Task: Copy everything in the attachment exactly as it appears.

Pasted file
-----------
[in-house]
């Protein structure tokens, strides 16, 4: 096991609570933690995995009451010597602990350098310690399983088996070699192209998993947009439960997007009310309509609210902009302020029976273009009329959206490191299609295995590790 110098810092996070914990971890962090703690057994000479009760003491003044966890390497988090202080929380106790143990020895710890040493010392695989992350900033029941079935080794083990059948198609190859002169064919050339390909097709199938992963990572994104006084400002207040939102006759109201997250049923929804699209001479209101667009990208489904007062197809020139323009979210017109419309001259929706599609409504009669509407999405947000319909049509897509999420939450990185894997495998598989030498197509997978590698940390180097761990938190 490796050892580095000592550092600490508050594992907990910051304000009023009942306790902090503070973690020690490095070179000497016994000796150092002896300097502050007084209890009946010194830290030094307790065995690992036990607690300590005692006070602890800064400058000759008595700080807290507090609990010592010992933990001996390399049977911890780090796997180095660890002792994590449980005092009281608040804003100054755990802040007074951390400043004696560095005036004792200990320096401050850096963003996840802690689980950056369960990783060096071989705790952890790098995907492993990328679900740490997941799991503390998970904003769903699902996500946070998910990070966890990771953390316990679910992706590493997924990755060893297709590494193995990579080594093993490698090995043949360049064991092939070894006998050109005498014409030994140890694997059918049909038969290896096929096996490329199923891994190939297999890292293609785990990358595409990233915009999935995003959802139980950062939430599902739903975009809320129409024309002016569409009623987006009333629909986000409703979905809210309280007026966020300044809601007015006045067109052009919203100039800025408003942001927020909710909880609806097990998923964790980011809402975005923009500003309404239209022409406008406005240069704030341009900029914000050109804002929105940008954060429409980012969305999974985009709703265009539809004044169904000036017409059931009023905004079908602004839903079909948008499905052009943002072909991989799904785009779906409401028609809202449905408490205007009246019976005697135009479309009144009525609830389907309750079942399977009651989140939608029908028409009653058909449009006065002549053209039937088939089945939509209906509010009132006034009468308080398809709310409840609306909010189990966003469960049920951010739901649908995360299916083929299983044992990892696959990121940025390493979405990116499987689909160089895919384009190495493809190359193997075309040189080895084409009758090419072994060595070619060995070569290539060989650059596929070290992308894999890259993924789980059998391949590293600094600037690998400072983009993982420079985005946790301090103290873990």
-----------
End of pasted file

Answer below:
[in-house]
């Protein structure tokens, strides 16, 4: 096991609570933690995995009451010597602990350098310690399983088996070699192209998993947009439960997007009310309509609210902009302020029976273009009329959206490191299609295995590790 110098810092996070914990971890962090703690057994000479009760003491003044966890390497988090202080929380106790143990020895710890040493010392695989992350900033029941079935080794083990059948198609190859002169064919050339390909097709199938992963990572994104006084400002207040939102006759109201997250049923929804699209001479209101667009990208489904007062197809020139323009979210017109419309001259929706599609409504009669509407999405947000319909049509897509999420939450990185894997495998598989030498197509997978590698940390180097761990938190 490796050892580095000592550092600490508050594992907990910051304000009023009942306790902090503070973690020690490095070179000497016994000796150092002896300097502050007084209890009946010194830290030094307790065995690992036990607690300590005692006070602890800064400058000759008595700080807290507090609990010592010992933990001996390399049977911890780090796997180095660890002792994590449980005092009281608040804003100054755990802040007074951390400043004696560095005036004792200990320096401050850096963003996840802690689980950056369960990783060096071989705790952890790098995907492993990328679900740490997941799991503390998970904003769903699902996500946070998910990070966890990771953390316990679910992706590493997924990755060893297709590494193995990579080594093993490698090995043949360049064991092939070894006998050109005498014409030994140890694997059918049909038969290896096929096996490329199923891994190939297999890292293609785990990358595409990233915009999935995003959802139980950062939430599902739903975009809320129409024309002016569409009623987006009333629909986000409703979905809210309280007026966020300044809601007015006045067109052009919203100039800025408003942001927020909710909880609806097990998923964790980011809402975005923009500003309404239209022409406008406005240069704030341009900029914000050109804002929105940008954060429409980012969305999974985009709703265009539809004044169904000036017409059931009023905004079908602004839903079909948008499905052009943002072909991989799904785009779906409401028609809202449905408490205007009246019976005697135009479309009144009525609830389907309750079942399977009651989140939608029908028409009653058909449009006065002549053209039937088939089945939509209906509010009132006034009468308080398809709310409840609306909010189990966003469960049920951010739901649908995360299916083929299983044992990892696959990121940025390493979405990116499987689909160089895919384009190495493809190359193997075309040189080895084409009758090419072994060595070619060995070569290539060989650059596929070290992308894999890259993924789980059998391949590293600094600037690998400072983009993982420079985005946790301090103290873990």